Llamas guarding sheep?
Not such a far-fetched idea
By Karen McGeorge Sanders
|Issue #19 • January/February, 1993|
It seems that farmers always need an extra pair of hands, but finding the money to pay the extra help is often impossible. You need the help to make money, but you need money to pay the help. Faced with this problem when they added a few head of sheep to their operation, Joy and Brent Crawford, a Montana ranching couple, found a unique solution.
Lightning, a young llama, takes a break from the sheep to say hello to dog Brandy (Photo by John & Karen Northey)
The need for more help occurred when Joy Crawford decided to add a little more diversity to the family’s cattle and wheat ranch by running a small herd of sheep. Although the sheep were kept in pastures close to the ranch house, coyotes were still a problem. There weren’t enough sheep to justify the hiring of a sheepherder, and the dogs weren’t able to stay with the sheep 24 hours a day. What they needed was a guardian to live with the sheep that didn’t require a paycheck.
After a long search, Joy found the solution to her problem in the form of a llama gelding named Gus. Waking or sleeping, Gus spends all his time with his woolly charges. An aggressive guardian of his flock, Gus frightens off predators and strange humans with a noisy combination of stomping hooves, blowing nostrils, and the famous llama spitting. Lastly, Gus’s pay is easy on a farmer’s wallet. The gelding’s price was less than what it would cost to hire a sheepherder for a month, and Gus’s only upkeep expenses are food and an occasional vet check.
Of course, using a llama to guard sheep, instead of the more conventional dog or human, makes for some interesting adjustments. For instance, Brent and Joy have to make sure all gates are securely latched as Gus has shown a talent for finding open gates and leading his flock into new pastures.
Gus’s alertness and intelligence is also in evidence at sheep shearing time. Although llama wool is quite valuable, Joy generally doesn’t shear Gus but simply separates him from his charges before the shearing begins. Then as each sheep returns to the herd, Gus finds it necessary to sniff his newly shorn companion from head to toe. Joy says, “It’s as if he’s trying to figure out what in the world happened to his flock.”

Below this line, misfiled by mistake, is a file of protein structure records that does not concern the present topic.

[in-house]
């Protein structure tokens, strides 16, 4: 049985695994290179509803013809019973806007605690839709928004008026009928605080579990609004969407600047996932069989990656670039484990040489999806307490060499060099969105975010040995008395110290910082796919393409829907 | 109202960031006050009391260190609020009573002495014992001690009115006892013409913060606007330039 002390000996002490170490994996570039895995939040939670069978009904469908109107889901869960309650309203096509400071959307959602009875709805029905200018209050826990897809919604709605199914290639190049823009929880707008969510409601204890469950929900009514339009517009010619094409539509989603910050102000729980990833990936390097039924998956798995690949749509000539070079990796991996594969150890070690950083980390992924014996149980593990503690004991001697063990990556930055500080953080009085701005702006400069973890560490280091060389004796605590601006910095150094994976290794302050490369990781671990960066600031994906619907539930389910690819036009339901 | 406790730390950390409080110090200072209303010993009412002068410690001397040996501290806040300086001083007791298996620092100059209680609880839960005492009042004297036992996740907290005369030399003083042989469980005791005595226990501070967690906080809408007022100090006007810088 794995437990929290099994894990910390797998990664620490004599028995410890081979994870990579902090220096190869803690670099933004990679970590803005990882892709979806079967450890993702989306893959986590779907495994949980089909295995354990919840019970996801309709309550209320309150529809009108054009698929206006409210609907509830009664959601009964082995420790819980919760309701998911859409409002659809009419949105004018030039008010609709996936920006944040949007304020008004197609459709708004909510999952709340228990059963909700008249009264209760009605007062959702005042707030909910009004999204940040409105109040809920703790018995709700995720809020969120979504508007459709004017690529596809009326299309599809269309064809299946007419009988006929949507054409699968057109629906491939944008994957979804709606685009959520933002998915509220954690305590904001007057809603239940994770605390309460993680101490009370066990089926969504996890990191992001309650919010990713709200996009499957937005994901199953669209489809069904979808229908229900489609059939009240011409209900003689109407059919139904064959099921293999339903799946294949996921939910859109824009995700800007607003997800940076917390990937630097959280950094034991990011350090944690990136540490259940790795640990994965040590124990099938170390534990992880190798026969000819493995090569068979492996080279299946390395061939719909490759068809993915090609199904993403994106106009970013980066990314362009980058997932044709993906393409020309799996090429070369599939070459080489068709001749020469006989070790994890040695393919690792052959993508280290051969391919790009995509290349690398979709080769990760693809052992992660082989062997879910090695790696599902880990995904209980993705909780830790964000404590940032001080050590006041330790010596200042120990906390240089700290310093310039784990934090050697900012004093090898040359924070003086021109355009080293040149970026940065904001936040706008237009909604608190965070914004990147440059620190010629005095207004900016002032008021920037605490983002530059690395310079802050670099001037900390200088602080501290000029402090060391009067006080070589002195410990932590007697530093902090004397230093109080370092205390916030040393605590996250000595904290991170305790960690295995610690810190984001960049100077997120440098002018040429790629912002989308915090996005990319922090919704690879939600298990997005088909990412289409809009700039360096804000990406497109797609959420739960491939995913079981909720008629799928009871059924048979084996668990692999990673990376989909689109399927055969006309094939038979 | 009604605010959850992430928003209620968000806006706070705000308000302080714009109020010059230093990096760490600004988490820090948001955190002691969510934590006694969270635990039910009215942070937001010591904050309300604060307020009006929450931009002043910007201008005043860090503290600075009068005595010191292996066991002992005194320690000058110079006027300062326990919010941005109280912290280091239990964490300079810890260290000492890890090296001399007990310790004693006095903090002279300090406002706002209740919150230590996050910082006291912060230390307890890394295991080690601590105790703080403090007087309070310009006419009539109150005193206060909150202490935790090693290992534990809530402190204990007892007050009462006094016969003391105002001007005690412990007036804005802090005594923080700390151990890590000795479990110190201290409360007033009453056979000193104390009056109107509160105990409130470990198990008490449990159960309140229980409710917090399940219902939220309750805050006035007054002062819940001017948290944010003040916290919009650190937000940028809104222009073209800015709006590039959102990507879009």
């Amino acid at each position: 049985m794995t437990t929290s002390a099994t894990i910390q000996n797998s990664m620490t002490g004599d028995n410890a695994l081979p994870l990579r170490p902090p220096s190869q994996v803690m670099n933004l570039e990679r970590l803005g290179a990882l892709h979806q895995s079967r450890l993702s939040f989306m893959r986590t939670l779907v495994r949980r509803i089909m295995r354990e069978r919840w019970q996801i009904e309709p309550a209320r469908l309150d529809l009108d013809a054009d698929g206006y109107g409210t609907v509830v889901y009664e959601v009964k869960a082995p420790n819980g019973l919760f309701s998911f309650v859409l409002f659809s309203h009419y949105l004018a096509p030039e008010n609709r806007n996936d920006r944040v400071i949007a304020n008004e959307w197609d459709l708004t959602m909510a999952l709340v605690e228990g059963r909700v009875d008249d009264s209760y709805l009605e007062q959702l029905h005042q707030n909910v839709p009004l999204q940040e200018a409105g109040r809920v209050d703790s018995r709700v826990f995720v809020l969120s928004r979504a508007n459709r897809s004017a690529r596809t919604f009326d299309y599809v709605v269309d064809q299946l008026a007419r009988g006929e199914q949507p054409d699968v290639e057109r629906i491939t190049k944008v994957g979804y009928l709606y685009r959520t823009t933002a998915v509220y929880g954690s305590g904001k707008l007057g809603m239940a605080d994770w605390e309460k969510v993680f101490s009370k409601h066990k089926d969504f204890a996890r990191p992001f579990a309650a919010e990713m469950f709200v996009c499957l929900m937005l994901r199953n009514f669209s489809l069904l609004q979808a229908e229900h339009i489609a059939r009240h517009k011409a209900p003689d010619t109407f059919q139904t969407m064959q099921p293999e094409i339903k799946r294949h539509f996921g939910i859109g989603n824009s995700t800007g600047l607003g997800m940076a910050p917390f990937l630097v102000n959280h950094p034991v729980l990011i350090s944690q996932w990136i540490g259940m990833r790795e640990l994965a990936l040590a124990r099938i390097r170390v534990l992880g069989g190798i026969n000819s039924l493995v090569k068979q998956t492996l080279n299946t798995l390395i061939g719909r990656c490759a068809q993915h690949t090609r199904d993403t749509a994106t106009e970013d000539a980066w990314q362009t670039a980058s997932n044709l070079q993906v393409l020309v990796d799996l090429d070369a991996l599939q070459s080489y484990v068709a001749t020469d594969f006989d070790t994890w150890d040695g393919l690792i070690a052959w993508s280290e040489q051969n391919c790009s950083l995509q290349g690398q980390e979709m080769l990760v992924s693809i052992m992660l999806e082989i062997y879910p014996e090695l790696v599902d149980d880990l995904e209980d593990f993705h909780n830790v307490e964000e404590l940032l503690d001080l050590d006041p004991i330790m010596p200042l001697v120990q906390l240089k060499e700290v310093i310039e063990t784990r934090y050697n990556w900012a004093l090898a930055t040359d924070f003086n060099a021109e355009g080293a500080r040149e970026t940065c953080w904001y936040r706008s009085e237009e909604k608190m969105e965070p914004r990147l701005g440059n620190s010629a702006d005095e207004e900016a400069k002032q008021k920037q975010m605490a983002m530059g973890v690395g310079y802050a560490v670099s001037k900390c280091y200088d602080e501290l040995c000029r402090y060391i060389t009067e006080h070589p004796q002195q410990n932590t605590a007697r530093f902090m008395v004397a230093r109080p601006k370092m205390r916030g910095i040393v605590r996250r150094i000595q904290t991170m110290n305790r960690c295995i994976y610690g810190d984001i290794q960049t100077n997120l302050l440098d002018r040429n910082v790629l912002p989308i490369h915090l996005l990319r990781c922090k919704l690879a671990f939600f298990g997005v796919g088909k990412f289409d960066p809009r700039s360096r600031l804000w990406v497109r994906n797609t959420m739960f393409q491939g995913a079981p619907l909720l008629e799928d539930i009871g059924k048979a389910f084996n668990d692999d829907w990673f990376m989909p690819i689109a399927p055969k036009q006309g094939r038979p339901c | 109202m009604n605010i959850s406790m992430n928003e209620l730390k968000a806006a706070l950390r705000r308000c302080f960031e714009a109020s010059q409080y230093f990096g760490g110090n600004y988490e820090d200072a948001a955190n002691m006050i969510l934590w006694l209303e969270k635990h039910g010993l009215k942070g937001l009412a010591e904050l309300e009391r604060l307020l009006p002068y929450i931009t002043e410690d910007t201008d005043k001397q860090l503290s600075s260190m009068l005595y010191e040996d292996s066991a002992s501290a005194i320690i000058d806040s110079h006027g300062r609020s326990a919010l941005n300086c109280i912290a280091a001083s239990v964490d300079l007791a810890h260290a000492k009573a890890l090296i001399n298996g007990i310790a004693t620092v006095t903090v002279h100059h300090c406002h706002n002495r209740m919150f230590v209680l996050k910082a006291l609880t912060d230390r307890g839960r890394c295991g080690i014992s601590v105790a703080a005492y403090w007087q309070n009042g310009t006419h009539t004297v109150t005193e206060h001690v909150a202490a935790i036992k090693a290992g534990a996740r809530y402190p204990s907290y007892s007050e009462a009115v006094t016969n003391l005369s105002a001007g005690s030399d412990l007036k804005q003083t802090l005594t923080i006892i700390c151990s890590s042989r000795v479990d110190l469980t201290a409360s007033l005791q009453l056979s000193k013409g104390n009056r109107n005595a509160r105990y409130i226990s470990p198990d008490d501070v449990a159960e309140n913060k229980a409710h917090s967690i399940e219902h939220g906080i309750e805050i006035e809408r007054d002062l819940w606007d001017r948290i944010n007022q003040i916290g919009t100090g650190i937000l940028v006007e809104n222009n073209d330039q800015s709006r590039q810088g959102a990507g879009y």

Single gelding works best
For the purpose of guarding sheep, Joy has found that a single gelding works best. Two llamas will keep each other company and ignore the sheep, plus geldings are cheaper to purchase than breeding stock and don’t try to mate with the sheep. Although it is possible to train llamas to guard sheep, Joy has found that Gus’s natural desire for companionship has made schooling unnecessary. Other than halter breaking, Gus has been left wild, so as to encourage him to bond with the sheep instead of humans. Also, it is necessary to keep Gus and his flock in close to the house so that the Crawfords and their dogs can hear Gus warn of any danger. Although Gus is an excellent “watch llama,” he can not be expected to protect the sheep against some of the more dangerous predators that might threaten the herd.
Glenn, a guard llama, watches over his flock (Photo by Robert McGeorge)
“Not every llama makes a good sheep guard. In my experience, only about 50% of the geldings tried make it as guard llamas,” says Cy Colarchik of Belt, Montana who uses his llama Glenn to guard a herd of about 100 sheep. He offers the following hints to give your guard llama the best chance of success:
• Don’t make your llama a pet. Allow it to focus its attention on the sheep.
• A herd of sheep that stays together offers the best chance of success for a guard llama. Otherwise the llama is forced to choose one group of sheep and ignore the others roaming about the pasture.
The International Llama Association says that llamas live approximately 15-29 years and that geldings cost between $500 to $2,500 depending on area and age. For more information or the names of llama breeders in your area contact the International Llama Association at: P.O. Box 37505, Denver, Colorado 80237, (303) 756-9004. Extra hands are hard to find. So, if you find yourself with a herd of sheep that need watching, you might want to consider some helping hooves, llama style.